Preliminary data from the Hubble Space Telescope suggests that TRAPPIST 1b and 1c don’t have extended gas envelopes. All that really tells us is that they aren’t gaseous planets. In any case, those two planets are outside of the habitable zone. What we really need to know is if TRAPPIST 1e, 1f, and 1g have atmospheres. We also need to know if they have greenhouse gases in their atmospheres. Greenhouse gases could help make tidally locked planets hospitable to life.

On a tidally locked planet, the termination line between the sunlit side and the dark side is considered the most likely place for life to develop. The presence of greenhouse gases could expand the habitable band of the termination line and make more of the dark side warmer.

We won’t know much about any greenhouse gases in the atmospheres of these planets until the James Webb Space Telescope (JWST) and the European Extremely Large Telescope (EELT) are operating. Those two ‘scopes will be able to analyze the atmospheres for greenhouse gases. They might also be able to detect biosignatures like ozone and methane in the atmospheres.

We’ll have to wait a while for that though. The JWST doesn’t launch until October 2018, and the EELT won’t see first light until 2024.

Do They Have Liquid Water?

We don’t know for sure if life requires liquid water. We only know that’s true on Earth. Until we find life somewhere else, we have to be guided by what we know of life on Earth. So we always start with liquid water.

A study published in 2016 looked at planets orbiting ultra-cool dwarfs like TRAPPIST-1. They determined that TRAPPIST 1b and 1c could have lost as much as 15 Earth oceans of water during the early hot phase of their solar system. TRAPPIST 1d might have lost as much as 1 Earth ocean of water. If they had any water initially, that is. But the study also shows that they may have retained some of that water. It’s not clear if the three habitable planets in the TRAPPIST system suffered the same loss of initial water. But if they did, they could have retained a similar amount of water.

Artist’s impression of an “eyeball” planet, a water world where the sun-facing side is able to maintain a liquid-water ocean. Credit and Copyright: eburacum45/ DeviantArt

There are still a lot of questions here. The word “habitable” only means that they are receiving enough energy from their star to keep water in liquid form. Since the planets are tidally locked, any water they did retain could be frozen on the planets’ dark side. To find out for sure, we’ll have to point other instruments at them.

Are Their Orbits Stable?

Planets require stable orbits over a biologically significant period of time in order for life to develop. Conditions that change too rapidly make it impossible for life to survive and adapt. A planet needs a stable amount of solar radiation, and a stable temperature, to support life. If the solar radiation, and the planet’s temperature, fluctuates too rapidly or too much due to orbital instability, then life would not be able to adapt to those changes.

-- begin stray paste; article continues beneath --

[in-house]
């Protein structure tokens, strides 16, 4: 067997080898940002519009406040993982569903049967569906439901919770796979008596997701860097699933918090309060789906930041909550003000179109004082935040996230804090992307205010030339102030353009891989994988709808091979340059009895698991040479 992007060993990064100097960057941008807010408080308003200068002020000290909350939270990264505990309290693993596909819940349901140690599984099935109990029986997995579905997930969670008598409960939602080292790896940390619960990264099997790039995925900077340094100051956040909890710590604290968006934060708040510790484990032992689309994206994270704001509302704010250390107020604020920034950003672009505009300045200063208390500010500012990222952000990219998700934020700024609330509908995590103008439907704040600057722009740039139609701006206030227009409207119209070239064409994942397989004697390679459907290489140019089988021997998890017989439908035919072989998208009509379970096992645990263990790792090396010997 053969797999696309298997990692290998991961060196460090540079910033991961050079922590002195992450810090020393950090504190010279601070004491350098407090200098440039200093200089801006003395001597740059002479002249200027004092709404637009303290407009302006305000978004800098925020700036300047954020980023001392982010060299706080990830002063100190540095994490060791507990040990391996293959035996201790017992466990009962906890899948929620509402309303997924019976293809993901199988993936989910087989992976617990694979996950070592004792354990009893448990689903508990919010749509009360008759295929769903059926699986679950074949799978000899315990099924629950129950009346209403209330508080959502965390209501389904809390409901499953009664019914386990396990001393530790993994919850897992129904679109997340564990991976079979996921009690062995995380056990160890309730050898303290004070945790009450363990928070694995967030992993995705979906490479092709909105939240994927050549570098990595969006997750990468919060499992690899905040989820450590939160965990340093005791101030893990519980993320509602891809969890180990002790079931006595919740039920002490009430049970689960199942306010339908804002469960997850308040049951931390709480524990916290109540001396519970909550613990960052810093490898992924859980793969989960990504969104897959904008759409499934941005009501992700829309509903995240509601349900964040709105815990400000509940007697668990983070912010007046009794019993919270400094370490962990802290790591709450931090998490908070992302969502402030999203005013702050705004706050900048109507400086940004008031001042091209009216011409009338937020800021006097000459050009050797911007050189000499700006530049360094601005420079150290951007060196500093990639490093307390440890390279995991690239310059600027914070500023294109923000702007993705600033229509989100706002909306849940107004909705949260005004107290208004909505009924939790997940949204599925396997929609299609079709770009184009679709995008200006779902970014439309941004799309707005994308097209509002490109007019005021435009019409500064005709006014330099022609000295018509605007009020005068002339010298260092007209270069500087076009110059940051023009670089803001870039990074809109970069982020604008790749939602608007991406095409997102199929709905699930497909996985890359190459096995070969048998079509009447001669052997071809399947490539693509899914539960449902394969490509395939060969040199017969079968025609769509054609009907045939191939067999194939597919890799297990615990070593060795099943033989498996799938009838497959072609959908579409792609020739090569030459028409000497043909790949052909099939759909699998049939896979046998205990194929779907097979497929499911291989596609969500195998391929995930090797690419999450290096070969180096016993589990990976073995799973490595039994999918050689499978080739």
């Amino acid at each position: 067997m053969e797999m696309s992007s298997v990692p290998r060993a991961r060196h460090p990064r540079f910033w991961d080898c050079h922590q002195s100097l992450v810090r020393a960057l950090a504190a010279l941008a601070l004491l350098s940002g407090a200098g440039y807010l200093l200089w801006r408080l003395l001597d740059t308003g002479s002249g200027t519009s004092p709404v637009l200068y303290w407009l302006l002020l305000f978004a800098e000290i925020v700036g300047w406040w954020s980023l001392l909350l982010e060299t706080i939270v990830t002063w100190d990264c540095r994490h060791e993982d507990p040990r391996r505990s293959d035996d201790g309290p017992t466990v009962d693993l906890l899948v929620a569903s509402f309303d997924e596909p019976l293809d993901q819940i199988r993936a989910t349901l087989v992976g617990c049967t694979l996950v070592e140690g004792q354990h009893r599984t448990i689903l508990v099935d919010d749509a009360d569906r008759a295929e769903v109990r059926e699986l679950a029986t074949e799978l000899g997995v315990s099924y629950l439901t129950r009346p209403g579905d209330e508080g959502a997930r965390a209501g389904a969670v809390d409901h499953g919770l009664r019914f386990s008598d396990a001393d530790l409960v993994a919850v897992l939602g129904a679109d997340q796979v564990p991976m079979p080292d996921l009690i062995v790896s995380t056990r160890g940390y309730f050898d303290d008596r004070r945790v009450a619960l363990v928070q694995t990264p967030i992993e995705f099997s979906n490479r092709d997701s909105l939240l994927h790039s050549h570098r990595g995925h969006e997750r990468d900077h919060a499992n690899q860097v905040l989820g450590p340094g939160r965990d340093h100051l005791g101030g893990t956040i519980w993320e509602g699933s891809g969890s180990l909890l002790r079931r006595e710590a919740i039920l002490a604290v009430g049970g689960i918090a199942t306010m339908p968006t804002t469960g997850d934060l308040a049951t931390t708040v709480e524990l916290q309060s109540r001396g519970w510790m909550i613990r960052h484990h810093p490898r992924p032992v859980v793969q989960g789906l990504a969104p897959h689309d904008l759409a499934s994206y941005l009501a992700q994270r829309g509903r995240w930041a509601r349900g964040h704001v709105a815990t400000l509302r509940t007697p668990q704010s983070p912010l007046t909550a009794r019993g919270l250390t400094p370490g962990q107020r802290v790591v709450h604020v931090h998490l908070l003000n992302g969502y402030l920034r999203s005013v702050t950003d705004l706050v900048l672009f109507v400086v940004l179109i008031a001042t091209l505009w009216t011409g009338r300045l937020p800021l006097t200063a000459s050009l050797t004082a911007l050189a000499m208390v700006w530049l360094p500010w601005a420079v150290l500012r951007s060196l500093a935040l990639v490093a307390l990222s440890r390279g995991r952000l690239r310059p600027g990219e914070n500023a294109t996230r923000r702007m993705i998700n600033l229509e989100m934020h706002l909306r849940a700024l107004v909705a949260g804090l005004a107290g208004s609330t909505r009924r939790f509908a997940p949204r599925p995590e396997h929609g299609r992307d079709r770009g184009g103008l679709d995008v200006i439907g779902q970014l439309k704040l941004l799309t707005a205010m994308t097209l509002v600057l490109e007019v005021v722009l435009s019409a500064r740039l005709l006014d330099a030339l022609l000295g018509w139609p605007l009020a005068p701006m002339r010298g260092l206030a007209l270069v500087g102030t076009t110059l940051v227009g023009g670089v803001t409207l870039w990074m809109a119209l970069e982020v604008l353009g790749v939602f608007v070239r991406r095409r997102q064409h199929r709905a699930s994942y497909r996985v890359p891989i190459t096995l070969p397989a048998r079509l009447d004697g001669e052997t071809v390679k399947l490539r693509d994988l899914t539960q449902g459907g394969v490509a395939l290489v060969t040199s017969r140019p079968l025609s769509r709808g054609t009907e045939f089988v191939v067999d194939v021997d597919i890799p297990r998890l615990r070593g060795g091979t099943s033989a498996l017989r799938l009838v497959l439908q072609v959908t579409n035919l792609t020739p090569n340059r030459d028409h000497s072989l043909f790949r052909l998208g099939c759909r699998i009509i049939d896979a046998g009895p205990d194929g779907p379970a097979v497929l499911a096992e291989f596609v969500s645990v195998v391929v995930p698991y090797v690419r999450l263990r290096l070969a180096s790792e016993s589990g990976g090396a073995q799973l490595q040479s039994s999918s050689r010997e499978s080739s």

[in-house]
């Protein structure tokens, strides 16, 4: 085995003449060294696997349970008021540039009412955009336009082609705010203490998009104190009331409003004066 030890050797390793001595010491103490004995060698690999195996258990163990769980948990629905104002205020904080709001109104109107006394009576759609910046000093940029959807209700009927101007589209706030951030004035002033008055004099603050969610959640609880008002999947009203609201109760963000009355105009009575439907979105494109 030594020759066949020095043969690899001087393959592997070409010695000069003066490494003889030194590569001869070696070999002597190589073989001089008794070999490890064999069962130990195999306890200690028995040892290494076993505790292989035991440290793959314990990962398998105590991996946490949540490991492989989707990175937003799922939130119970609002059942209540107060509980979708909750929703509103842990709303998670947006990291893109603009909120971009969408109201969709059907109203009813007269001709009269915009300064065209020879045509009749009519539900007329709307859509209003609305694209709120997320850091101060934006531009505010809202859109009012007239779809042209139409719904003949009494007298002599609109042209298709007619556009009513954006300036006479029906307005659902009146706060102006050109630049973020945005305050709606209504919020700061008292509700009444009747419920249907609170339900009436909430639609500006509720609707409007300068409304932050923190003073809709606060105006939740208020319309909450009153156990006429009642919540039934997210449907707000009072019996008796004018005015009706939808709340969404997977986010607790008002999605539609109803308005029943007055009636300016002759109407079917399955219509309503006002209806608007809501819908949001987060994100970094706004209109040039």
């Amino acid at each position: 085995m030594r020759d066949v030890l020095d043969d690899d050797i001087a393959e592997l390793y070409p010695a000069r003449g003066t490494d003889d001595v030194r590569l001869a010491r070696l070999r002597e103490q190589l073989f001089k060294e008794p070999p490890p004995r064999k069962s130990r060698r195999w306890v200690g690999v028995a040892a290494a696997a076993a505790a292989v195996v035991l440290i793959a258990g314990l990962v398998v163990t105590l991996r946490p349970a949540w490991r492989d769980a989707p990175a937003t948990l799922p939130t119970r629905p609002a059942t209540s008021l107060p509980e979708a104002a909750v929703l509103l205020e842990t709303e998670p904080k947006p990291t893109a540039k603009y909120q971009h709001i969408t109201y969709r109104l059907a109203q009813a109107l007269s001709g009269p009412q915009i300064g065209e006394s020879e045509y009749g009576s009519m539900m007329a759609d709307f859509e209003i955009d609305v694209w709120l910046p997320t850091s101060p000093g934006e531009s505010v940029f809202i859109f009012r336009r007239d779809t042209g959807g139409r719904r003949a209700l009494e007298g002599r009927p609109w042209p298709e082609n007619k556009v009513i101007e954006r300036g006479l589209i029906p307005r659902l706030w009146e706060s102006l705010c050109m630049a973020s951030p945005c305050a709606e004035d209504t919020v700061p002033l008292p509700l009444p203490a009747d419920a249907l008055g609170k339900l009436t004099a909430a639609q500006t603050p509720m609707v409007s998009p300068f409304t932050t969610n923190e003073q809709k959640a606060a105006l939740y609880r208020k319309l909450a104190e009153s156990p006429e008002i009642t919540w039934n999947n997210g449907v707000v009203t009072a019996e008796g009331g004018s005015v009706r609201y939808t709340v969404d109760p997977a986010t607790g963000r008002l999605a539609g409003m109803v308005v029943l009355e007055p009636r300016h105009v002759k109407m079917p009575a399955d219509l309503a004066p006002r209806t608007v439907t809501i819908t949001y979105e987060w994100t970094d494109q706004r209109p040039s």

Right now, there’s no indication that the orbits of the TRAPPIST 1 planets are unstable. But we are still in the preliminary stage of investigation. We need a longer sampling of their orbits to know for sure.

Pelted by Interlopers?

Our Solar System is a relatively placid place when it comes to meteors and asteroids. But it wasn’t always that way. Evidence from lunar rock samples show that it may have suffered through a period called the “Late Heavy Bombardment.” During this time, the inner Solar System was like a shooting gallery, with Earth, Venus, Mercury, Mars, and our Moon being struck continuously by asteroids.

The cause of this period of Bombardment, so the theory goes, was the migration of the giant planets through the solar system. Their gravity would have dislodged asteroids from the asteroid belt and the Kuiper Belt, and sent them into the path of the inner, terrestrial planets.

We know that Earth has been hit by meteorites multiple times, and that at least one of those times, a mass extinction was the result.

Computer generated simulation of an asteroid strike on the Earth. Credit: Don Davis/AFP/Getty Images

The TRAPPIST 1 system has no giant planets. But we don’t know if it has an asteroid belt, a Kuiper Belt, or any other organized, stable body of asteroids. It may be populated by asteroids and comets that are unstable. Perhaps the planets in the habitable zone are subjected to regular asteroid strikes which wipes out any life that gets started there. Admittedly, this is purely speculative, but so are a lot of other things about the TRAPPIST 1 system.

How Will We Find Out More?

We need more powerful telescopes to probe exoplanets like those in the TRAPPIST 1 system. It’s the only way to learn more about them. Sending some kind of probe to a solar system 40 light years away is something that might not happen for generations, if ever.

Luckily, more powerful telescopes are on the way. The James Webb Space Telescope should be in operation by April of 2019, and one of its objectives is to study exoplanets. It will tell us a lot more about the atmospheres of distant exoplanets, and whether or not they can support life.

Other telescopes, like the Giant Magellan Telescope (GMT) and the European Extremely Large Telescope (E-ELT), have the potential to capture images of large exoplanets, and possibly even Earth-sized exoplanets like the ones in the TRAPPIST system. These telescopes will see their first light within ten years.